Asking Lenders for Lower Interest Rates

Before turning to consolidation loans or personal loans, another option is simply asking your current lenders for lower interest rates on existing debts. You can request rate reductions on:

  • Mortgages
  • Auto loans
  • Personal loans
  • Student loans
  • Credit cards

This avoids taking on new debts to pay off old ones. The worst they can say is no. But if you have been a long time customer with good payment history, lenders may be willing to lower rates to keep your business.

Having a lower interest rate reduces monthly payments and helps more of your payment go to principal. This allows you to pay off loans faster.

Using Windfalls Wisely

Coming into some extra money through a tax refund, inheritance, bonus, or other windfall provides the chance to make a big dent in loan balances. Rather than spending this cash on non-essentials, use windfalls to pay down high interest debt:

  • Put tax refunds towards loans
  • Use bonuses or inheritance to pay down mortgage and credit cards
  • Sell assets like a car or valuables to eliminate auto or personal loans

When you suddenly have extra money, resist temptation to spend it and instead capitalize on the opportunity to pay off loans faster. This saves substantially on interest payments over time.

Peer-to-Peer Lending

Peer-to-peer online lending networks like LendingClub and Prosper connect individual investors with borrowers directly. This allows borrowers to access fixed-rate personal loans at often lower interest rates than traditional banks.

Average rates for borrowers with good credit are around 6-15% based on your credit profile, much less than credit card rates. These P2P lenders use online algorithms to match borrowers with investors efficiently.

By letting individual investors provide funding, peer-to-peer lending increases competition which drives down rates. This model can extends more affordable credit to more borrowers.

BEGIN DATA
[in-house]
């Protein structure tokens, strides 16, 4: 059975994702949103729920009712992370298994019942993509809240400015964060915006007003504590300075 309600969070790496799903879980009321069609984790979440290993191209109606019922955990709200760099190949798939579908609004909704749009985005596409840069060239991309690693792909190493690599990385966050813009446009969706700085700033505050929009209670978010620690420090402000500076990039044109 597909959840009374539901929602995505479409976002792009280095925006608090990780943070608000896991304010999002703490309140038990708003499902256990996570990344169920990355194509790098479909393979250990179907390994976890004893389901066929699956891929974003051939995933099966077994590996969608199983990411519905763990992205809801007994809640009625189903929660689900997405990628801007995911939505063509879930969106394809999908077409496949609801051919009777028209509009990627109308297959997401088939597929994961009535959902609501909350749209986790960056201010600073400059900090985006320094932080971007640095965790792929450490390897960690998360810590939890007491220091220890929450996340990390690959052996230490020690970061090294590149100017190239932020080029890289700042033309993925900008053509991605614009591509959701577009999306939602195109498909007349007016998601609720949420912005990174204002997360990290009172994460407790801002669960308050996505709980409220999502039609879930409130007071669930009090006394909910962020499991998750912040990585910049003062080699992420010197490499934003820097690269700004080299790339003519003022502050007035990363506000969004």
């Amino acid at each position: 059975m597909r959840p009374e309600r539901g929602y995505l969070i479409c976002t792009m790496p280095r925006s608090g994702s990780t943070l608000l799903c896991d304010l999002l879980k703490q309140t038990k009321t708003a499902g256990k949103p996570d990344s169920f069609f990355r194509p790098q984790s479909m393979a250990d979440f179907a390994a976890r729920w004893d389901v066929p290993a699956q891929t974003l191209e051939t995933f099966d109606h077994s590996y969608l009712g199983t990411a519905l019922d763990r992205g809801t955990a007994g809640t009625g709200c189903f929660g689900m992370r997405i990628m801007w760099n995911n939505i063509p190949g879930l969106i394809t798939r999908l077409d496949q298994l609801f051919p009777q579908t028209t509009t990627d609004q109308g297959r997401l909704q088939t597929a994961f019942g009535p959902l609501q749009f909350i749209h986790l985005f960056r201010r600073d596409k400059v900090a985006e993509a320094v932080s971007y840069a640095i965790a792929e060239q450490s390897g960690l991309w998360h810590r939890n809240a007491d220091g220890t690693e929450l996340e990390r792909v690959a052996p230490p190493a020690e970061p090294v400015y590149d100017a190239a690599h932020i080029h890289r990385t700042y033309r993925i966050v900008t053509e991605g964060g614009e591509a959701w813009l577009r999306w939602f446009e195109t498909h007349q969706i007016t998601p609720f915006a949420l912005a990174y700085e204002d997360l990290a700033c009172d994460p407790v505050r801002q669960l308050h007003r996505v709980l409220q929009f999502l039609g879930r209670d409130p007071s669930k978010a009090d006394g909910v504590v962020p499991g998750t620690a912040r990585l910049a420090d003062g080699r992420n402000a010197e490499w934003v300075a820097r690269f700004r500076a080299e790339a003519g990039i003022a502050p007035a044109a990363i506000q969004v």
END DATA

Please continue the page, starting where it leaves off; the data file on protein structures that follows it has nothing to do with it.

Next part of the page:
0% Credit Card Balance Transfers

We’ve discussed the risks of relying on credit cards to pay normal loan payments each month. However, targeted credit card balance transfer offers present another opportunity.

Many cards offer 0% APR promotional periods of 12-18 months on transferred balances. Carefully transferring a high interest loan balance to one of these cards allows you to pay no interest for over a year while aggressively paying down the debt.

Just be sure you have the budget and plan to fully pay off the card before rates rise back to normal high levels.

The Right Approach for You

As you can see, multiple alternatives exist to credit cards when needing to pay off loans. Think about your specific debt and budget situation. Then research options like consolidation loans, personal loans, lower lender rates, windfalls, peer-to-peer lending, and strategic balance transfers.

Pick the debt payoff strategy that gives you the best interest savings while fitting your financial habits. The right approach will help you become debt free faster and more affordably. Just be sure to avoid the temptation and risk of relying on credit card quick fixes.

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Samantha Miller is a business and finance journalist with over 10 years of experience covering the latest news and trends shaping the corporate landscape. She began her career at The Wall Street Journal, where she reported on major companies and industry developments. Now, Samantha serve as a senior business writer for, profiling influential executives and providing in-depth analysis on business and financial topics.